Western Standard Time are more than just a big band – although they are indeed a really large band with well over two dozen members on stage at a time. The 25-piece ska orchestra and Skatalites tribute band is dedicated to bridging the gap between traditional ska, jazz and swing with a who’s-who of Southern California musicians and an ear for arrangements.
Taking its name from a foundational tune “Eastern Standard Time,” WST’s Duke Ellington-esque swing is an inspired take on traditional ska, taking the genre’s big sound to even greater heights. Formed from the vestiges of Southern California’s thriving ska and reggae scenes from the late ‘80s-early aughts, WST’s big band arrangements can include up to four trumpets, five saxophones, four trombones, upright bass, piano, rhythm guitar, a rhythm section, drums and Latin percussion.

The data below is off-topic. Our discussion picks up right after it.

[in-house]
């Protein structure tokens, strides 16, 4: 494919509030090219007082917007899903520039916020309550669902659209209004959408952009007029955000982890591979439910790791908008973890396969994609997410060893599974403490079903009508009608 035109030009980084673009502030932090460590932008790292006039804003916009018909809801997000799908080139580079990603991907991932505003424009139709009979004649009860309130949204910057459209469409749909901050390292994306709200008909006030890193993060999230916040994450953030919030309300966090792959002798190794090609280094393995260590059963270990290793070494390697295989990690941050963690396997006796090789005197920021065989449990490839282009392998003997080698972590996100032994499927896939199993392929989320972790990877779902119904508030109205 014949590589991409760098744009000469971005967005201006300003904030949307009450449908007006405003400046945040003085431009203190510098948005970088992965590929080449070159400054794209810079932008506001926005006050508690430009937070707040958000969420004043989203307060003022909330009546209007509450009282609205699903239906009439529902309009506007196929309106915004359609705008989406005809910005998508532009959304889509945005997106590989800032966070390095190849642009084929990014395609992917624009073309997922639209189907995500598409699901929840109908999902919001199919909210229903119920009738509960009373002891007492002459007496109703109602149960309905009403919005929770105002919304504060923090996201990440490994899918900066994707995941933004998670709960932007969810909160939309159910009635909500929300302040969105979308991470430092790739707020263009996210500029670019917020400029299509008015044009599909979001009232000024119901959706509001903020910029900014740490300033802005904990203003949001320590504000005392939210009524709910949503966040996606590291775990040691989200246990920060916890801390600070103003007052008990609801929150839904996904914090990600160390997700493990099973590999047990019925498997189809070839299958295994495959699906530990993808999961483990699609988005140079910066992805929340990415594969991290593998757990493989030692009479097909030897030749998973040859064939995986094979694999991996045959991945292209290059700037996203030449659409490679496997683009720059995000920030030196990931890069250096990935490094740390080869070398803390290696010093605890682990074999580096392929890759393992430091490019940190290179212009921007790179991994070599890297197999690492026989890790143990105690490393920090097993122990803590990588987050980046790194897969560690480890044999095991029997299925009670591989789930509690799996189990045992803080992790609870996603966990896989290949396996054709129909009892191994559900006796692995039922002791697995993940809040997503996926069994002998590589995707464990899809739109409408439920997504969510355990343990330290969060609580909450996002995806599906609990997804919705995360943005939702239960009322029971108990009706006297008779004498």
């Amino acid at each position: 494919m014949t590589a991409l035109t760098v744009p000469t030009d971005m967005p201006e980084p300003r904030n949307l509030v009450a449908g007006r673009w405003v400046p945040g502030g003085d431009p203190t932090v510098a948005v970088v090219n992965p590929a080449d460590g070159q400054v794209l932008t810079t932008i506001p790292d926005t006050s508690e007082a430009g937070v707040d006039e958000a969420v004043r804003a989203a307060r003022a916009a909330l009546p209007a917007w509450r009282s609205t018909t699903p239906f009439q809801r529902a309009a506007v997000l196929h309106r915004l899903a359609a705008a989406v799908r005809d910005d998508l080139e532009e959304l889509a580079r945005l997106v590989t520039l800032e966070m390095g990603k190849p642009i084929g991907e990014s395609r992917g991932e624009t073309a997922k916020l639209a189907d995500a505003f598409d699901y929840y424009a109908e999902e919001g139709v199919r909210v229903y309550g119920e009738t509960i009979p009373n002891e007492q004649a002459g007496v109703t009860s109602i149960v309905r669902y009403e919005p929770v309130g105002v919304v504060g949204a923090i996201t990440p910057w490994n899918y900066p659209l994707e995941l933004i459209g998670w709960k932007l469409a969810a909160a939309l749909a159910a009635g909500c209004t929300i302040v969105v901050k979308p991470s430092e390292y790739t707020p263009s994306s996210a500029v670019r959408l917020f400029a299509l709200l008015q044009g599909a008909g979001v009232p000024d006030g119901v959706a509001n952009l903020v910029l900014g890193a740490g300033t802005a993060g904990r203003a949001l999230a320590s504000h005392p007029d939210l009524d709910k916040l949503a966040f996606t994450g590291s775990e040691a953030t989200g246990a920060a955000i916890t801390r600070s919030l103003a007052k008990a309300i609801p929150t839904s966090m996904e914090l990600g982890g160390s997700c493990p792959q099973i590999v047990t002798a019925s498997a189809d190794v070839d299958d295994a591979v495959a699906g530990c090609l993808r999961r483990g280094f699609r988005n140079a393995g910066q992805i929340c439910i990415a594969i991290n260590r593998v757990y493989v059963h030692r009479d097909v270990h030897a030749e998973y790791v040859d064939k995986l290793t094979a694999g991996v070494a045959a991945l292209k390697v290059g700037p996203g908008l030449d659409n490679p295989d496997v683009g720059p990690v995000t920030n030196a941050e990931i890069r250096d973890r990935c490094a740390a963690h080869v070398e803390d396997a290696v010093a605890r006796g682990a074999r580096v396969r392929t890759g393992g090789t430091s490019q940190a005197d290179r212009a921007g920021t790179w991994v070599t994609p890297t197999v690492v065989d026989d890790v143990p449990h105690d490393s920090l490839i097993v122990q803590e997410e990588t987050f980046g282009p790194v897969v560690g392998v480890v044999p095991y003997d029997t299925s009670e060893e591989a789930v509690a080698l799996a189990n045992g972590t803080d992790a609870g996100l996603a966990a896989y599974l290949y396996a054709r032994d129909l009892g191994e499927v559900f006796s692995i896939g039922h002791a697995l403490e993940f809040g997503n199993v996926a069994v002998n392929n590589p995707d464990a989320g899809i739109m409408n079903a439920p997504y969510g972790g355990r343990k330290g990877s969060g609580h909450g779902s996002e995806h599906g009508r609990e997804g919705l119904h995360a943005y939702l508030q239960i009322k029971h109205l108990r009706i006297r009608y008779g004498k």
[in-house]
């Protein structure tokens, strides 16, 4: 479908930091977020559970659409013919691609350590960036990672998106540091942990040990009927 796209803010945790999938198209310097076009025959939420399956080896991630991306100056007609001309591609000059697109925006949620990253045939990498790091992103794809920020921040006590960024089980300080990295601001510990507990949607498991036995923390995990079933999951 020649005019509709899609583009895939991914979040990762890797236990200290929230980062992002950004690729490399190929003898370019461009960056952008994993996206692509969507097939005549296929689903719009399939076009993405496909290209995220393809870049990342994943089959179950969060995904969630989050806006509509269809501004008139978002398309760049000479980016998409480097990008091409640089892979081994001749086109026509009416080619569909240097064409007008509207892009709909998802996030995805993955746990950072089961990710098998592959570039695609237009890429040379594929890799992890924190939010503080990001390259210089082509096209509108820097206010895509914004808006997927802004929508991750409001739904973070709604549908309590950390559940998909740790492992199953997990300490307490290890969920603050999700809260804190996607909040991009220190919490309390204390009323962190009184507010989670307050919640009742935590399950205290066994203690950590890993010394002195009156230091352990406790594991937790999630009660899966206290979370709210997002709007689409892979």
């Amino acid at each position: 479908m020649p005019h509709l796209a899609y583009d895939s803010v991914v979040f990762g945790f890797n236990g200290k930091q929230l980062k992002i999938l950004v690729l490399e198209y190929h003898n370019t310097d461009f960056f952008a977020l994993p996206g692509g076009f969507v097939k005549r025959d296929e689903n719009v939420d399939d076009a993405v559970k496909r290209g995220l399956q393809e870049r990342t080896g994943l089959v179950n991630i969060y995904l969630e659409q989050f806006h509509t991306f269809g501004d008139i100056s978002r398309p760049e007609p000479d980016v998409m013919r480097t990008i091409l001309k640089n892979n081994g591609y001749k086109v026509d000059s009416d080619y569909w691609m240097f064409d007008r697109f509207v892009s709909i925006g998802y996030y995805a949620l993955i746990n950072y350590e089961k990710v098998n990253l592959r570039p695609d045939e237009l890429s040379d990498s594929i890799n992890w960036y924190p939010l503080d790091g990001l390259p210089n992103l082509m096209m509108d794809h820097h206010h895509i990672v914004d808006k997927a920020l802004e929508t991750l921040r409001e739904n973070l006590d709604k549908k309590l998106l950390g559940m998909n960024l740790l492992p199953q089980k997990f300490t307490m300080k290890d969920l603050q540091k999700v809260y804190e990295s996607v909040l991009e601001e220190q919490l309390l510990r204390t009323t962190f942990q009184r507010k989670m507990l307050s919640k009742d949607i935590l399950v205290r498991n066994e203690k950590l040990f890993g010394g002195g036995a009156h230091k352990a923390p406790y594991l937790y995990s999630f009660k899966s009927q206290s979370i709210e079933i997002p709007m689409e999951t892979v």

With the region’s deep well of talent and history of subculture, Western Standard Time could only have formed here. “The West Coast, especially L.A. is sort of coveted in that people from all over the world look to see what’s happening in L.A. from the traditional ska and reggae scene,” says founding member and trumpet player Eitan Avineri, who’s played in The Allentons, Kingston 10, Mobtown and other local ska groups.
In 2011, Avineri and saxophonist/arranger Benny Golbin wanted to create an all-star recording project dedicated to the real roots of the second and third-wave groups that were popular at the height of the local scene. Goldin charted 10 arrangements as a tribute to The Skatalites, a 10-piece Jamaican (mostly) instrumental group that first recorded in 1964 and were the pioneers of an infectious, horn-driven sound